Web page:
Eric Kleinman (deceased) |
Xeander Berg (deceased)
The Bergmann Group was a very important pioneer in the world of building structures of underground constructions. They improved the techniques of reinforced stone and completely changed the way of building underground. Most engineers are still using the knowledge of the Bergmann group today.
If this company was so important, why can't we find anything about it?
This was because of personality of Eric Kleinman, founder and owner of the Bergmann company. He was a modest entrepreneur who didn't like much attention in the business world. The Bergmann Group operated mostly under pseudonyms to avoid too much press attention.
The German Eric Kleinman was a building engineer who inherited one of the biggest building companies of Western Europe of his father, Edward Kleinmann. He was one of the entrepreneurs of the new generation in his time. His company was the inventor of reinforced stone as we now know today.
The Belgian Xeander Berg was co-founder of the Bergmann Group. Little is known about this man. Before he joined Eric's foundation, he had a small research and development research facility for mining engineering in Brussel.
Both found each other in the International Exposition in Brussels and they shared the same ideas about constructions and buildings. From that day the Bergmann group was born.
The Second World War
For many years has the Bergmann Group been one of the leading companies in the world of underground constructions. But things changed after the Great Depression. Germany and the rest of Europe became politically and socially unstable. Eric Kleinman moved, just before the second world war, to Switzerland, with his company. Xeander Berg joined him in 1940, after the collapse of the Belgian defensive forces.
They continued with their underground projects for the Swiss government and became specialized in tunnels and bunkers.
After the war they returned to the rest of Europe. Their first big project after the war was in the capital Stalburg. The city suffered a lot under the German bombing. The government ordered to build the city from the ground up again, starting with the fundamentals of the city. The tunnels of Bergmann Group was one of them.
Stalburg was rebuild with the collaboration of 3 major companies: Stalburg steel cooperation, the Hartman Company and the Bergmann Group. The city council gave the Bergmann Group some room to build innovating structures for the city. One of the ideas was to do something with the rivers around Stalburg. The Hartman Company built 2 hydroelectric dams for the main electricity production of the city, the Hammer Valley Dam and the Two Gorges Dam. The Bergmann Group had the job to create the main tunnels for the underground power plants. With the knowledge of the bunker constructions for the Swiss government the Bergmann company had a lot of knowhow for this task.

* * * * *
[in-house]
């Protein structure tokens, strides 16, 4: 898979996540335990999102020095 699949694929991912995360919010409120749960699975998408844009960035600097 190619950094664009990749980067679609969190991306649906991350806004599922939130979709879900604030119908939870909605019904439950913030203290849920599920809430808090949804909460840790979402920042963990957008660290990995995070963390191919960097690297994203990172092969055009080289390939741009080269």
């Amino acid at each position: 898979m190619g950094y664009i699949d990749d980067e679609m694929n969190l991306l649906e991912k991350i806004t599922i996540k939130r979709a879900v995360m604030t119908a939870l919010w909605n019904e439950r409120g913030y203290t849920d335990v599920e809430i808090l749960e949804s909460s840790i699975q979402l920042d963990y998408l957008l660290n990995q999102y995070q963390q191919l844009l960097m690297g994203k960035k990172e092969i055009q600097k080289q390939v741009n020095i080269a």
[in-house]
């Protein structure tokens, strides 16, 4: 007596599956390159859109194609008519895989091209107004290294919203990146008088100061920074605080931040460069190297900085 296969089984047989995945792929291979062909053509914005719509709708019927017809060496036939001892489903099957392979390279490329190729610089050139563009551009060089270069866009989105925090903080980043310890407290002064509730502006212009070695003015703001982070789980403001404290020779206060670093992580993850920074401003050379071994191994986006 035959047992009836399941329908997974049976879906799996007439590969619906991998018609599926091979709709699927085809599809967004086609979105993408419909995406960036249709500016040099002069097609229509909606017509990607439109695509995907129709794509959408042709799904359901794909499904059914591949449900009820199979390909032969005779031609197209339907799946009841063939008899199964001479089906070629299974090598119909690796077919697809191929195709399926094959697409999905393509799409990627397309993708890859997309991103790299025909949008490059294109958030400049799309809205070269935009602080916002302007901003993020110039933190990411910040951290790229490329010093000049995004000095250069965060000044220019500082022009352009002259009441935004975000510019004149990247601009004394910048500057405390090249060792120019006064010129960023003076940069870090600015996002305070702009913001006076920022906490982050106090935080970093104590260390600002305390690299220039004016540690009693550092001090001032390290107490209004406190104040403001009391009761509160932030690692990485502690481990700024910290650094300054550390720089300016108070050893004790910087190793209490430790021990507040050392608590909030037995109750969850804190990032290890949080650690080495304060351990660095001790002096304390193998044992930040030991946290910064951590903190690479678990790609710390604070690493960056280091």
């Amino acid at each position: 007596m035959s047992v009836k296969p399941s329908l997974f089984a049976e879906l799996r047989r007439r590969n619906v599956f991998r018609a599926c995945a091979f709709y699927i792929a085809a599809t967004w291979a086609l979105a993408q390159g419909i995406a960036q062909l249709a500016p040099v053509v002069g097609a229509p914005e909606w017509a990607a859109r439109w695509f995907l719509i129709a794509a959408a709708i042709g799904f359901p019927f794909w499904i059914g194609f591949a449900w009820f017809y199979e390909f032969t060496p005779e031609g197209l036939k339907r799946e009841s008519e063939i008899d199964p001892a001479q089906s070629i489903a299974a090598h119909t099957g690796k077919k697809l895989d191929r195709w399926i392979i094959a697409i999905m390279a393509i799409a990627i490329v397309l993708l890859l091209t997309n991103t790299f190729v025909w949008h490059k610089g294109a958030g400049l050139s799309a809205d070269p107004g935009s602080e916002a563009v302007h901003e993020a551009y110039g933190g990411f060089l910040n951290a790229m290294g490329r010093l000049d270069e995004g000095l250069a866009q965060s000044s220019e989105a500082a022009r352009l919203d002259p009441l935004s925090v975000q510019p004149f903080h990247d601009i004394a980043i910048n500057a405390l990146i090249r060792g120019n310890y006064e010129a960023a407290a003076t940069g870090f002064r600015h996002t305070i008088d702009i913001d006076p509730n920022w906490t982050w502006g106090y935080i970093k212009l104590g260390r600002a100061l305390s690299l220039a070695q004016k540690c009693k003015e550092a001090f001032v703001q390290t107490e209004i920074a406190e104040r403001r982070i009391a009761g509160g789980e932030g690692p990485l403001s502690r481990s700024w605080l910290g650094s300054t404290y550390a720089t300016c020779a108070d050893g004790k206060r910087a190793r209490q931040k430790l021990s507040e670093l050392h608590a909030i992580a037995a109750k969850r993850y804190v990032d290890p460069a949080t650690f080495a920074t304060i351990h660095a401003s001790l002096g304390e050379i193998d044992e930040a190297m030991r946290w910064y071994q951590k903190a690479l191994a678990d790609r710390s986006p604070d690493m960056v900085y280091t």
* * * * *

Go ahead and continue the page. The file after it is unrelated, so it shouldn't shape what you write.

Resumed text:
Xeander Berg was working on some innovations in the same period. Eric Kleinman pumped a huge amount of money in the innovation department. One of the big innovations was textile-reinforced concrete. It was a mix of steel and titanium. It was used in the main tunnels of the underground plants.
There is a lot of mystery around the end of the huge construction company. First, there was the disappearing of Xeander Berg. In his last classified reports of 1960 he talked about a new innovation that would change the building world forever. After that, he disappeared, and nothing was heard from him again. This was a big clap for the company. But the biggest impact on the bankruptcy was the payback of the projects. The innovation team spent almost everything of the Bergmann Group's Funds and the company gained little in return for their building projects.
The company invested heavily into the innovation department and had little to show for it. At the same time, the public construction projects were not as profitable as one would hope, and when making the deals the Bergmann Group had taken the public interest into account as well.
At the end, Many shareholders didn't believe in Bergmann anymore. They forced Eric Kleinman to sell his company to another building company, owned by Jeff Walter. In 1980, the Bergmann Group is officially declared bankrupt.
Nowadays, almost every big city in the world is built with the knowledge of the Bergmann Group.